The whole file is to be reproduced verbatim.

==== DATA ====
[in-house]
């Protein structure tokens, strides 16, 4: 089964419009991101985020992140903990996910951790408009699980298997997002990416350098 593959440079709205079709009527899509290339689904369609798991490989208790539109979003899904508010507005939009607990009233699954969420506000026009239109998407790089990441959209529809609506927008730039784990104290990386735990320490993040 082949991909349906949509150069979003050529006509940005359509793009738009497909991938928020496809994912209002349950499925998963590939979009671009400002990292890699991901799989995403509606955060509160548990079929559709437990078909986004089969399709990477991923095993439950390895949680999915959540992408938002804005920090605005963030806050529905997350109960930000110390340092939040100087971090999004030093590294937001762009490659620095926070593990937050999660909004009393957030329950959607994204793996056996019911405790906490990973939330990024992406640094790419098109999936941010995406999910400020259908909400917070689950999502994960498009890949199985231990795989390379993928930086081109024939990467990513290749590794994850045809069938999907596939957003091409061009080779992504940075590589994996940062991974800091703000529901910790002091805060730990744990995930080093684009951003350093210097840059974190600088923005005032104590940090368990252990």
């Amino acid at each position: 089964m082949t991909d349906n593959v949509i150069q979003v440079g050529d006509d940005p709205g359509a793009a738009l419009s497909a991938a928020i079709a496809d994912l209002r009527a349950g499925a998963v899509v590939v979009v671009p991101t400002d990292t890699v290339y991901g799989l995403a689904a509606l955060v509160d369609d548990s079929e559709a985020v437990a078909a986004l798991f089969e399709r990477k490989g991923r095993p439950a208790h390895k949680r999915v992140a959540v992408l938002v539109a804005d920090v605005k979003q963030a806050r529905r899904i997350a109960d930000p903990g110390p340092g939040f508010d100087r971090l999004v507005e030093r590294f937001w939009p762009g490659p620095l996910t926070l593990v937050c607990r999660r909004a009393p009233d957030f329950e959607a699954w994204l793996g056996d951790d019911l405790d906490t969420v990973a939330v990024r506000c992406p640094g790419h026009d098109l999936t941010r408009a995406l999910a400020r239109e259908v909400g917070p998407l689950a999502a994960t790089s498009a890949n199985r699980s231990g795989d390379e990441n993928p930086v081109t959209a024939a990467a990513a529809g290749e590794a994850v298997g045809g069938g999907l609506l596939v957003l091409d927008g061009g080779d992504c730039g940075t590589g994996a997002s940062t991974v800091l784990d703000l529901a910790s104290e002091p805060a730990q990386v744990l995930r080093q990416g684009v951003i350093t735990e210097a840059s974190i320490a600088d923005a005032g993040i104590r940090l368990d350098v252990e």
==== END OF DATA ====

[in-house]
């Protein structure tokens, strides 16, 4: 089964419009991101985020992140903990996910951790408009699980298997997002990416350098 593959440079709205079709009527899509290339689904369609798991490989208790539109979003899904508010507005939009607990009233699954969420506000026009239109998407790089990441959209529809609506927008730039784990104290990386735990320490993040 082949991909349906949509150069979003050529006509940005359509793009738009497909991938928020496809994912209002349950499925998963590939979009671009400002990292890699991901799989995403509606955060509160548990079929559709437990078909986004089969399709990477991923095993439950390895949680999915959540992408938002804005920090605005963030806050529905997350109960930000110390340092939040100087971090999004030093590294937001762009490659620095926070593990937050999660909004009393957030329950959607994204793996056996019911405790906490990973939330990024992406640094790419098109999936941010995406999910400020259908909400917070689950999502994960498009890949199985231990795989390379993928930086081109024939990467990513290749590794994850045809069938999907596939957003091409061009080779992504940075590589994996940062991974800091703000529901910790002091805060730990744990995930080093684009951003350093210097840059974190600088923005005032104590940090368990252990």
């Amino acid at each position: 089964m082949t991909d349906n593959v949509i150069q979003v440079g050529d006509d940005p709205g359509a793009a738009l419009s497909a991938a928020i079709a496809d994912l209002r009527a349950g499925a998963v899509v590939v979009v671009p991101t400002d990292t890699v290339y991901g799989l995403a689904a509606l955060v509160d369609d548990s079929e559709a985020v437990a078909a986004l798991f089969e399709r990477k490989g991923r095993p439950a208790h390895k949680r999915v992140a959540v992408l938002v539109a804005d920090v605005k979003q963030a806050r529905r899904i997350a109960d930000p903990g110390p340092g939040f508010d100087r971090l999004v507005e030093r590294f937001w939009p762009g490659p620095l996910t926070l593990v937050c607990r999660r909004a009393p009233d957030f329950e959607a699954w994204l793996g056996d951790d019911l405790d906490t969420v990973a939330v990024r506000c992406p640094g790419h026009d098109l999936t941010r408009a995406l999910a400020r239109e259908v909400g917070p998407l689950a999502a994960t790089s498009a890949n199985r699980s231990g795989d390379e990441n993928p930086v081109t959209a024939a990467a990513a529809g290749e590794a994850v298997g045809g069938g999907l609506l596939v957003l091409d927008g061009g080779d992504c730039g940075t590589g994996a997002s940062t991974v800091l784990d703000l529901a910790s104290e002091p805060a730990q990386v744990l995930r080093q990416g684009v951003i350093t735990e210097a840059s974190i320490a600088d923005a005032g993040i104590r940090l368990d350098v252990e």